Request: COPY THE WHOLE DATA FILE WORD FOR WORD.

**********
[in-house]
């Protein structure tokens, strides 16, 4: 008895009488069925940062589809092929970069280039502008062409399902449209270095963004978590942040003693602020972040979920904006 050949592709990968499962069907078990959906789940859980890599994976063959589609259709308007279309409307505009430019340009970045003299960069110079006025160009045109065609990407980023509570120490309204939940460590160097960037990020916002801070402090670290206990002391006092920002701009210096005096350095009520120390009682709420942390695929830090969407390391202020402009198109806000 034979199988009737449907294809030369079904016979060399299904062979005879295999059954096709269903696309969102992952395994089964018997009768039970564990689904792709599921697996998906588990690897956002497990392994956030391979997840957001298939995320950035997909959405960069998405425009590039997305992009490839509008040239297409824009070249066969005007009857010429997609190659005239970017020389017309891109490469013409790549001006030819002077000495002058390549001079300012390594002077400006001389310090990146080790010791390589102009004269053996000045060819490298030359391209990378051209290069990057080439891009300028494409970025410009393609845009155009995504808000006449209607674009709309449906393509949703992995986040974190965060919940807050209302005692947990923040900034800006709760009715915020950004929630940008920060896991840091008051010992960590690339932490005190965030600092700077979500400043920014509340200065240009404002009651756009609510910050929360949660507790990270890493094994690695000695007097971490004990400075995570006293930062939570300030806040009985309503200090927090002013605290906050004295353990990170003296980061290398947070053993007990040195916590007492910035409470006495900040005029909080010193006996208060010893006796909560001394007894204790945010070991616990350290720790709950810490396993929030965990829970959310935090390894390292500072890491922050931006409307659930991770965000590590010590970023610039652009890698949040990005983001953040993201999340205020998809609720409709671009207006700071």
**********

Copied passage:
[in-house]
């Protein structure tokens, strides 16, 4: 008895009488069925940062589809092929970069280039502008062409399902449209270095963004978590942040003693602020972040979920904006 050949592709990968499962069907078990959906789940859980890599994976063959589609259709308007279309409307505009430019340009970045003299960069110079006025160009045109065609990407980023509570120490309204939940460590160097960037990020916002801070402090670290206990002391006092920002701009210096005096350095009520120390009682709420942390695929830090969407390391202020402009198109806000 034979199988009737449907294809030369079904016979060399299904062979005879295999059954096709269903696309969102992952395994089964018997009768039970564990689904792709599921697996998906588990690897956002497990392994956030391979997840957001298939995320950035997909959405960069998405425009590039997305992009490839509008040239297409824009070249066969005007009857010429997609190659005239970017020389017309891109490469013409790549001006030819002077000495002058390549001079300012390594002077400006001389310090990146080790010791390589102009004269053996000045060819490298030359391209990378051209290069990057080439891009300028494409970025410009393609845009155009995504808000006449209607674009709309449906393509949703992995986040974190965060919940807050209302005692947990923040900034800006709760009715915020950004929630940008920060896991840091008051010992960590690339932490005190965030600092700077979500400043920014509340200065240009404002009651756009609510910050929360949660507790990270890493094994690695000695007097971490004990400075995570006293930062939570300030806040009985309503200090927090002013605290906050004295353990990170003296980061290398947070053993007990040195916590007492910035409470006495900040005029909080010193006996208060010893006796909560001394007894204790945010070991616990350290720790709950810490396993929030965990829970959310935090390894390292500072890491922050931006409307659930991770965000590590010590970023610039652009890698949040990005983001953040993201999340205020998809609720409709671009207006700071």